In certain moments, don’t we all want an excuse to eat a hamburger with a fork and knife? Enter the Miss Keens, a moniker to which I would maybe take offense if it wasn’t such a wonderful way to eat a wonderful burger: charred/crusty on the outside, dark pink and super juicy on the inside, slathered in ketchup, eaten in alternating bites with a nice little salad and thin wisps of fried potatoes. (Real talk: those wisps of potatoes were kind of strange and not hot and tasted a bit too much of oil but were excellent vehicles for a lot of ketchup.) Eating a burger like this, rather than bunned and baconed and lettuced and tomatoed, is a reminder that you are eating a hunk of meat, which, if you’re conforming to the gender stereotypes Keens sets up, makes the burger’s nomenclature ironic. (If a plate of beefsteak is too much for you, order the normal burger, which is similarly charred and juicy, and also buttery from the bun, and is an equally awesome lunch, though the fries were just okay.)

I dwell on the burgers of Keens, because the wedge salad was a disappointment: so cold that it was almost frozen, with pallid cherry tomatoes stolen from their destiny on a supermarket crudité platter. The dressing was delicious, and there was a lot of it, so I slathered it all over the salad and almost cleared my plate, because I am more animal than responsible human. Don’t make that mistake.

Minetta Tavern
113 MacDougal Street
New York, NY 10012

There was a time when it was like impoooosssibbllee to get a reservation at Minetta Tavern, and like everyyyyone in New York was talking about the $27 Black Label Burger and people thought it was like soooo ridiculous? And then people tried the burger, and would go on their blogs and talk about the fact that it was sooooooo good and like mayyybe even worth it.

Well the burger is still sooooo good and it is like tooootally worth it if you have that many dollars to drop on a thing that will be gone in all of thirty seconds because you just wolfed it down while moaning about oh my god how delishhhhh it is. But seriously: the Black Label Burger puts aged meat funk in a dapper suit and shiny shoes and a pocket watch. It is both dirty and refined, and it is pretty close to perfect.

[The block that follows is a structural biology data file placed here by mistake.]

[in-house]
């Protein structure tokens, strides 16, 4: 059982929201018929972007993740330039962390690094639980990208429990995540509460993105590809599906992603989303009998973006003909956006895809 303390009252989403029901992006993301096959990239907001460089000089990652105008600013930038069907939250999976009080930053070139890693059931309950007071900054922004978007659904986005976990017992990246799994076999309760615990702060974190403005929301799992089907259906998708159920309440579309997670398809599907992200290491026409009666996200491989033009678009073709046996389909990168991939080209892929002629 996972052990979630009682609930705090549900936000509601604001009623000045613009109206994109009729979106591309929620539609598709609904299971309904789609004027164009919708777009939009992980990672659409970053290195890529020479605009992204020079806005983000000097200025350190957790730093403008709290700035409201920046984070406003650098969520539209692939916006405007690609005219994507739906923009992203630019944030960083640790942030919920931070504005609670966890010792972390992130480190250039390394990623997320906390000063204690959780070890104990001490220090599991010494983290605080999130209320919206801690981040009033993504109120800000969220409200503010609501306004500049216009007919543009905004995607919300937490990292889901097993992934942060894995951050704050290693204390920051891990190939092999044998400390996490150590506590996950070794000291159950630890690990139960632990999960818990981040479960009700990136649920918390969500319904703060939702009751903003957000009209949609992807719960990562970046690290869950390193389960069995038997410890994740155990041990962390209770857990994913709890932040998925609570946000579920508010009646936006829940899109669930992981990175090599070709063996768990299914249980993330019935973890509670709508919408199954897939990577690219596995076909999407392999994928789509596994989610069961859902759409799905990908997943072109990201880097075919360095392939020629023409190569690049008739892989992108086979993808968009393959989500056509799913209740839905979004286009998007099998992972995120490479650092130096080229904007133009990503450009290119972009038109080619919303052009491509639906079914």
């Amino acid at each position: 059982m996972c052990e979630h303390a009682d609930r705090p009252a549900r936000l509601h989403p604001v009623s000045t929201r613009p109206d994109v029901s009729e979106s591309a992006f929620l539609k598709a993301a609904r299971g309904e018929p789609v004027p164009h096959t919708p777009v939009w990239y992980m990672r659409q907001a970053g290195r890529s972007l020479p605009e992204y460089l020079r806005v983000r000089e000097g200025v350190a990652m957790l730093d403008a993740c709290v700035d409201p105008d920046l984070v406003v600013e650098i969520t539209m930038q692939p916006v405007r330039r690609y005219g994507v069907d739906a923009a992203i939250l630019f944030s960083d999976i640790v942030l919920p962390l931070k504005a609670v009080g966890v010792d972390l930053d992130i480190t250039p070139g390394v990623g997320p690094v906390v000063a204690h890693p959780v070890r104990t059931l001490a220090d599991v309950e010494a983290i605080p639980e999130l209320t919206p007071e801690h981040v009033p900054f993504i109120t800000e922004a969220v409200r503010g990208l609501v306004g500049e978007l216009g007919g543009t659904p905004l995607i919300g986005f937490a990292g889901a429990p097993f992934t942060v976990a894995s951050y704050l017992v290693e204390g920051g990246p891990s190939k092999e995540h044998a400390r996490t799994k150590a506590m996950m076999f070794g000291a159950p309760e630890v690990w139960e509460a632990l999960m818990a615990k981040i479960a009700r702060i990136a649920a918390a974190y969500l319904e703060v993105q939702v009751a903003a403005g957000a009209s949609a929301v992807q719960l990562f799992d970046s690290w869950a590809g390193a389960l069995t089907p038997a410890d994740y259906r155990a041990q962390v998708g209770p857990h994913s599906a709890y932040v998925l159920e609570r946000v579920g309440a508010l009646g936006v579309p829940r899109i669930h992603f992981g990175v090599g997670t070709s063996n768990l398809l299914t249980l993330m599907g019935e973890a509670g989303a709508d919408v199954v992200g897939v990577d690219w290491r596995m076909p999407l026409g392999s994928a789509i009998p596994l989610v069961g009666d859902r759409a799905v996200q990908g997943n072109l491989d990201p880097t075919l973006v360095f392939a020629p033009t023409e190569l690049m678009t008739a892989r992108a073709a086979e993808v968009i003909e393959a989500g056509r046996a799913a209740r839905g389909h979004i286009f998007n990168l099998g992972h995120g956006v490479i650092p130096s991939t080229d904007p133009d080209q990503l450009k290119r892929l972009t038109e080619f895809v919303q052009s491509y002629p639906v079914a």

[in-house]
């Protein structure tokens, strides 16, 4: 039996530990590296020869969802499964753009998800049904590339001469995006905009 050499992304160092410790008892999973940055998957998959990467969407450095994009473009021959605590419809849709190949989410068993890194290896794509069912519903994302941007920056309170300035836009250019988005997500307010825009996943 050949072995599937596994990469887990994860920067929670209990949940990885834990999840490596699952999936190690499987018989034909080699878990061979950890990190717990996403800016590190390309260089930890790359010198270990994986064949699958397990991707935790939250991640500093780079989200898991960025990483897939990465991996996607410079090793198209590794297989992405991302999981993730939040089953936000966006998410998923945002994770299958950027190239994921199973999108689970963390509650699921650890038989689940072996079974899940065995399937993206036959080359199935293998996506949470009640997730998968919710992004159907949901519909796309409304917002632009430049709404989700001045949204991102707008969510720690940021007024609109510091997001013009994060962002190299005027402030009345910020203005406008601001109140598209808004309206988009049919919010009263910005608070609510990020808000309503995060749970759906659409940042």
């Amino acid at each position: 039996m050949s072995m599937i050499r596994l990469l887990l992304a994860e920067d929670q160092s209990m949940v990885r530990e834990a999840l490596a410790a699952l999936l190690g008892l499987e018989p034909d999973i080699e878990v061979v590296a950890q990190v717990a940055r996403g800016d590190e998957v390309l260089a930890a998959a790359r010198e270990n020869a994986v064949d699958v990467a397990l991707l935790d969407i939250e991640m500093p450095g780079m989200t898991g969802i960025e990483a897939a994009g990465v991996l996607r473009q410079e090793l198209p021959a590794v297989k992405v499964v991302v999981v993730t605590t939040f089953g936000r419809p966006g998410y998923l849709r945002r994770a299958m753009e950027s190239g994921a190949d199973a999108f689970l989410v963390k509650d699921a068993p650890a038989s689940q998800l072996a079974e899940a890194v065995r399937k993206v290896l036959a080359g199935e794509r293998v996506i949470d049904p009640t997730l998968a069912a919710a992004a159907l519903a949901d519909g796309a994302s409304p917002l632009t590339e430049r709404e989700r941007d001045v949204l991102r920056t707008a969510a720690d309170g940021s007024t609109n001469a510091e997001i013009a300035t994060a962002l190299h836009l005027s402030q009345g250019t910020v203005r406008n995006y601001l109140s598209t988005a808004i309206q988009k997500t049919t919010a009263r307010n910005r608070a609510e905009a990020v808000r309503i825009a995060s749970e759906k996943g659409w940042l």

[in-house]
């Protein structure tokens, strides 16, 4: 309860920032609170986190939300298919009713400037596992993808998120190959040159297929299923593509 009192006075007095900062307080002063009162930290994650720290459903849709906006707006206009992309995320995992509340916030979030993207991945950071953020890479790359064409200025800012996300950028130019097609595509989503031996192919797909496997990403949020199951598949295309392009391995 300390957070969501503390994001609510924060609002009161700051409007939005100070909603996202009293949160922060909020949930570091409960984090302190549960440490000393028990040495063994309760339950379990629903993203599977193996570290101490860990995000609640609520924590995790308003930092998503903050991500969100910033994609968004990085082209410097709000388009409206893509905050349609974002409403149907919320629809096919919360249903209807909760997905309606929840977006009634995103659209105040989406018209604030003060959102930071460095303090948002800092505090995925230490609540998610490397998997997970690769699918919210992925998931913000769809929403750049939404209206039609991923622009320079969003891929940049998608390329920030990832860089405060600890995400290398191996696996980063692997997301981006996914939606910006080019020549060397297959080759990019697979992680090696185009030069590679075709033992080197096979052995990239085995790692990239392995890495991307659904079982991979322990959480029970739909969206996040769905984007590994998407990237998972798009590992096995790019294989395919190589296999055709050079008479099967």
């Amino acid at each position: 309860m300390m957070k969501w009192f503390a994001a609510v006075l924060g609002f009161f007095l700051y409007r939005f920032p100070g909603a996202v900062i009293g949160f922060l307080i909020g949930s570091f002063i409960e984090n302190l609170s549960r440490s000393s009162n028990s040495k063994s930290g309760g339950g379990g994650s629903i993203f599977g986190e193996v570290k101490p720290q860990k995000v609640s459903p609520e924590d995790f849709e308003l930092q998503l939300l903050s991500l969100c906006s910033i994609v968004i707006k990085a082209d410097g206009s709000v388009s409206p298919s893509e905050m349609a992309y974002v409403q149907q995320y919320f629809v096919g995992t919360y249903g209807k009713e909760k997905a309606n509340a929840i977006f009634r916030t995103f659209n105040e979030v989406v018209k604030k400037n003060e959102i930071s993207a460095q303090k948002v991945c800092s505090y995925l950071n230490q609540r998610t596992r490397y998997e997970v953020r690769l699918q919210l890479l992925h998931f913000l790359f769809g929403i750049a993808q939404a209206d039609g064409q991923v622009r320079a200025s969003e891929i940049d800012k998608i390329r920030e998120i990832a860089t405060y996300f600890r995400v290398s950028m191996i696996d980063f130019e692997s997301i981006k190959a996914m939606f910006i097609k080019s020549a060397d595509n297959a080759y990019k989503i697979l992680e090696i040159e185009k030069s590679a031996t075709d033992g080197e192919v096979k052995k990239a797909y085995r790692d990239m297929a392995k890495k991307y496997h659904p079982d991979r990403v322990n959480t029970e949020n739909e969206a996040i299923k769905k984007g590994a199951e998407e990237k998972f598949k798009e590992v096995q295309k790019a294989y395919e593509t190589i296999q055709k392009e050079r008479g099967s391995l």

We ordered the Minetta Burger as well, which was Peter Luger-like in its inoffensiveness—and, at $20, still isn’t cheap. It means well, but if you’re already dropping something starting with a “2” on a burger, get the really expensive one. Skip the apps (there was no wedge, so we got the most wedge-like thing on the menu, which was a very un-wedgy prawn salad) and skip dessert. Leave happy.

The Palm Too
840 Second Avenue
New York, NY 10017

At the Palm Too (across the street from the Palm One, which was under construction) you can not only power lunch—you can power lunch and know exactly how many calories you’re consuming! You can also order something called the “837 Club Burger,” which is topped with prosciutto di Parma, pesto aioli, fontina cheese, and a very large roasted pepper! And so we did—or, Gabri did, because he is Italian and I made him do it—along with a normal cheeseburger and a wedge salad.

The wedge came out quickly, and it was a wedge in name only; the lettuce was cut into a flat plank, with the toppings (including fried onions!) piled on top. There was no balancing/spreading/iceberg-lettuce-toppling-over stress, a kind of stress that was new to me before reporting this story. The strange blueish-gray color of the dressing was a turnoff, but it tasted great, and the plank-ness of the lettuce allowed it to seep in between the leaves. Cool!

But then I smelled something. It was the heady smell of garlic mixed with melted cheese mixed with fryer grease, and it was getting closer. Lo and behold: it was the 837 burger, radiating waves of nuclear cheese-garlic-ness so strong they made me blush. We shoved our salad away and welcomed it to our table, along with the normal cheeseburger, and grasped the tops of the burgers to cut them in half. But wait—what was that stuff on my hand? Oh, just some grease that was coating the top of that shiny bun.

It tasted like…cheese and pesto. Delicioso! But only actually delicioso when you’re not actually consuming a gigantic, so-greasy-it’s-slippery burger and chewing meat and roasted pepper and bun, and yet tasting something entirely different.

Onto the standard burger. The patty was so uniformly dark brown that it almost looked fried, and there was a thick layer of unmelted cheese underneath the top’s shallow skin. You could taste the meat this time, or at least feel it: soft and moist, though brown almost all the way through. I paused when I realized the meat must have such a high fat content that it stayed juicy while cooked to nearly well done, and pushed the plate away.

Many calories later, we stumbled out into the street, taking gulps of fresh New York City air. We wandered through Midtown, dragging ourselves to the subway. Leisure feels so good, until it doesn’t anymore.